- Coconut oil – Unrefined, virgin coconut oil has one of the longest shelf lives of any kind of oil. It can last for over 2 years, has numerous health benefits, and is a great item to add to your survival food supply list.
- Clarified butter (Ghee): Clarified butter, also known as ghee, is butter that has been heated to remove moisture and milk solids. The process increases the fats stability and extends its shelf life. Ghee can last for several months to a year when stored in an airtight container in a cool, dark place.
- Olive oil: Extra virgin olive oil has a decent shelf life and can be stored for up to a year or more if kept in a cool, dark location.
For more information on cooking from scratch, check out these articles and books:
- Important Homesteading Preparedness Skills: Learn how to cook from scratch
- Best War Time Recipes: A Look at Preparedness Cooking Skills from the Past
- Fanny Farmer Cookbook
- Better Homes and Gardens Cookbook
- The Pioneer Woman’s Cookbooks
What About Buying Canned Goods for your Survival Pantry?
Proper Storage and Shelf Life of Canned Goods
We get a lot of questions on canned goods and how long they can safely be stored. To ensure the quality and safety of canned goods, it’s important to store them correctly and be aware of how long the manufacturer recommends they be stored. And remember, most best-by dates are placed there to protect the manufacturer from lawsuits, The U.S. Department of Agriculture says that most shelf-stable foods are safe indefinitely. In fact, they say canned goods will last for years and that dating is for quality, not safety.
Here are some guidelines to follow when dealing with store-bought canned goods and most shelf-stable foods:
1. Storage: Keep commercially canned foods and other shelf-stable products in a cool, dry location. Avoid placing them above the stove, under the sink, or in areas prone to high humidity or temperature fluctuations, such as a damp garage or basement.
2. Shelf life: The shelf life of canned goods varies depending on the type of food. High-acid foods like tomatoes and fruits maintain their best quality for up to 18 months, while low-acid foods such as meat and vegetables can maintain their original quality for 2 to 5 years. But again, if cans are undamaged (no dents, swelling, or rust) and have been stored properly in a cool, clean, dry environment, they can remain safe indefinitely.
3. Safety precautions: While extremely rare, the production of toxins by Clostridium botulinum bacteria poses the most significant risk when dealing with canned goods. To minimize the risk, make sure your cans are in good condition and show no signs of damage or contamination. If any cans appear compromised (bulges or leaks), it’s best to get rid of them to avoid any potential health hazards.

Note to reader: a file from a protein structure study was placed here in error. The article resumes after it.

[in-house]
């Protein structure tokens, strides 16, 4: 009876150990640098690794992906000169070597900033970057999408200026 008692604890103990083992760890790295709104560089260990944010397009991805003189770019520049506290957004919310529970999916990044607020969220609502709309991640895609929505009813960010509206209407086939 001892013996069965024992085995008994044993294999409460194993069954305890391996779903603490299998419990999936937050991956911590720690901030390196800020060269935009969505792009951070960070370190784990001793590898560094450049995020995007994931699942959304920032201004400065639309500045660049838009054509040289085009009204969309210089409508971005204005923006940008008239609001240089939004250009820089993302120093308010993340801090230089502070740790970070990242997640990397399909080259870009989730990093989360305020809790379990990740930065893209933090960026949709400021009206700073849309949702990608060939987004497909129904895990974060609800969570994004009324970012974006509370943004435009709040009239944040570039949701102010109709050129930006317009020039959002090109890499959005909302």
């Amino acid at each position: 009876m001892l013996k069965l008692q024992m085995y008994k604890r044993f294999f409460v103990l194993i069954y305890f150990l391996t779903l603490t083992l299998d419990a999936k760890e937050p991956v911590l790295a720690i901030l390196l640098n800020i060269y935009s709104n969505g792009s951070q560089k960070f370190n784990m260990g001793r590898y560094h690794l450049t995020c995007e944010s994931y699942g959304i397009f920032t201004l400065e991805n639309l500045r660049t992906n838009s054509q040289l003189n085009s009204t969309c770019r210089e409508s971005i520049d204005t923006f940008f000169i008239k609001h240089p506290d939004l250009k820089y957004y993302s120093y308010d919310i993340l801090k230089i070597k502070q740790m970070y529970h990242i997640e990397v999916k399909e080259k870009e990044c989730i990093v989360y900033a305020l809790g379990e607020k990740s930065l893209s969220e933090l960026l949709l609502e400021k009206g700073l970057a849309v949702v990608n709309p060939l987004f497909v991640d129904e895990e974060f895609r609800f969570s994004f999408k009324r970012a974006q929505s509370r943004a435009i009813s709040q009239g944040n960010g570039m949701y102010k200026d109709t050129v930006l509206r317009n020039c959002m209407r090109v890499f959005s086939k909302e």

For more information on canning your own foods at home, check out our article on Canning your own food!
Survival Foods that are great during short-term disasters
The following items are great for short-term emergencies, and will stay fresh for a long period of time. During most disasters, you’re going to want to have food that requires very little cooking, or can be eaten without any preparation at all. Make sure some of your stockpile includes these types of food.
Other good survival foods: 2 – 5 years of shelf life
- Canned Fish: Tuna, Salmon, Sardines
- Canned Meats: Chicken, Beef, Pork, Spam & Sausages
- Canned Vegetables & Fruits
- Peanut Butter
- Ramen Noodles – not the greatest food in the world but they are very cheap so they made the survival food list.
- Hard Candy
- Powdered milk
- Dried herbs and spices
- Canned soups (a variety of flavors)
- Canned pasta sauces
- Canned broth or stock (chicken, beef, or vegetable)
- Crackers or rice cakes
- Dried fruits (raisins, apricots, cranberries)
- Nuts (almonds, walnuts, peanuts)
- Granola bars or energy bars
- Cereal or granola
Items that can be used for more than cooking:
- Apple Cider Vinegar – Cleaning, cooking and has antibiotic properties
- Baking Soda – Cleaning, cooking, etc…
- Honey – Mentioned again for its antibiotic properties and wound healing.
Nonfood items to stock up on at the grocery store:
- Bic Lighters
- Toilet Paper
- Bottled Water
- Multi-vitamins or supplements
- Lighter fluid
- Canning Supplies
More Emergency Food Resources
While we always advise the DIY approach to stockpiling food, this way you have the things that you would normally cook and eat and can then rotate them in and out of your normal life, there are some circumstances where commercially made survival food supplies might make sense. Here are some of the top emergency survival foods that can help you quickly bulk up your emergency supplies.